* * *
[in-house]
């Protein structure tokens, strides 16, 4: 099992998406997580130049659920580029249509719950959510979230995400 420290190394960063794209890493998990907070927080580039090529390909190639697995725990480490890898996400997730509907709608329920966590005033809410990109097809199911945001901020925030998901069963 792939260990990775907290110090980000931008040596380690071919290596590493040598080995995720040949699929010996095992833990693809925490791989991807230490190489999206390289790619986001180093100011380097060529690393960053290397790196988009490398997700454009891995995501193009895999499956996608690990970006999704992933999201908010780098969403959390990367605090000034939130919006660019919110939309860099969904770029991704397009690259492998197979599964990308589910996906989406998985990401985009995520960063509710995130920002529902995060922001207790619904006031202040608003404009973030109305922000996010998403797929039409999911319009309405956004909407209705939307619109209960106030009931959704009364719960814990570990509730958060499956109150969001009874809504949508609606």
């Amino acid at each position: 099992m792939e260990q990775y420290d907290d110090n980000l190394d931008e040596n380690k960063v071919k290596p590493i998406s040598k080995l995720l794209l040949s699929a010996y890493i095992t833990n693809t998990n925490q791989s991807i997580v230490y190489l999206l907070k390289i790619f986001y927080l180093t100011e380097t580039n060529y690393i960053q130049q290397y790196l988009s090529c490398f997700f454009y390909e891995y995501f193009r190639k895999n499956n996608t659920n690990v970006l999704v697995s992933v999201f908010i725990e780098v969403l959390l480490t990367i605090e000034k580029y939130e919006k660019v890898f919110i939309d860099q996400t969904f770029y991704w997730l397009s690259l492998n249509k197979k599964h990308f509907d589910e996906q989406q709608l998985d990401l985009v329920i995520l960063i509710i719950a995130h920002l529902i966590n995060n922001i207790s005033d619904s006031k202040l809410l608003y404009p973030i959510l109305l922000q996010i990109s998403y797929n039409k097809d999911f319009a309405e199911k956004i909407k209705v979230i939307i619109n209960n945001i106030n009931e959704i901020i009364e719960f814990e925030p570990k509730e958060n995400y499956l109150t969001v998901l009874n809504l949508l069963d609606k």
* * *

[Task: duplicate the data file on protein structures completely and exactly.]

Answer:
[in-house]
């Protein structure tokens, strides 16, 4: 099992998406997580130049659920580029249509719950959510979230995400 420290190394960063794209890493998990907070927080580039090529390909190639697995725990480490890898996400997730509907709608329920966590005033809410990109097809199911945001901020925030998901069963 792939260990990775907290110090980000931008040596380690071919290596590493040598080995995720040949699929010996095992833990693809925490791989991807230490190489999206390289790619986001180093100011380097060529690393960053290397790196988009490398997700454009891995995501193009895999499956996608690990970006999704992933999201908010780098969403959390990367605090000034939130919006660019919110939309860099969904770029991704397009690259492998197979599964990308589910996906989406998985990401985009995520960063509710995130920002529902995060922001207790619904006031202040608003404009973030109305922000996010998403797929039409999911319009309405956004909407209705939307619109209960106030009931959704009364719960814990570990509730958060499956109150969001009874809504949508609606």
């Amino acid at each position: 099992m792939e260990q990775y420290d907290d110090n980000l190394d931008e040596n380690k960063v071919k290596p590493i998406s040598k080995l995720l794209l040949s699929a010996y890493i095992t833990n693809t998990n925490q791989s991807i997580v230490y190489l999206l907070k390289i790619f986001y927080l180093t100011e380097t580039n060529y690393i960053q130049q290397y790196l988009s090529c490398f997700f454009y390909e891995y995501f193009r190639k895999n499956n996608t659920n690990v970006l999704v697995s992933v999201f908010i725990e780098v969403l959390l480490t990367i605090e000034k580029y939130e919006k660019v890898f919110i939309d860099q996400t969904f770029y991704w997730l397009s690259l492998n249509k197979k599964h990308f509907d589910e996906q989406q709608l998985d990401l985009v329920i995520l960063i509710i719950a995130h920002l529902i966590n995060n922001i207790s005033d619904s006031k202040l809410l608003y404009p973030i959510l109305l922000q996010i990109s998403y797929n039409k097809d999911f319009a309405e199911k956004i909407k209705v979230i939307i619109n209960n945001i106030n009931e959704i901020i009364e719960f814990e925030p570990k509730e958060n995400y499956l109150t969001v998901l009874n809504l949508l069963d609606k």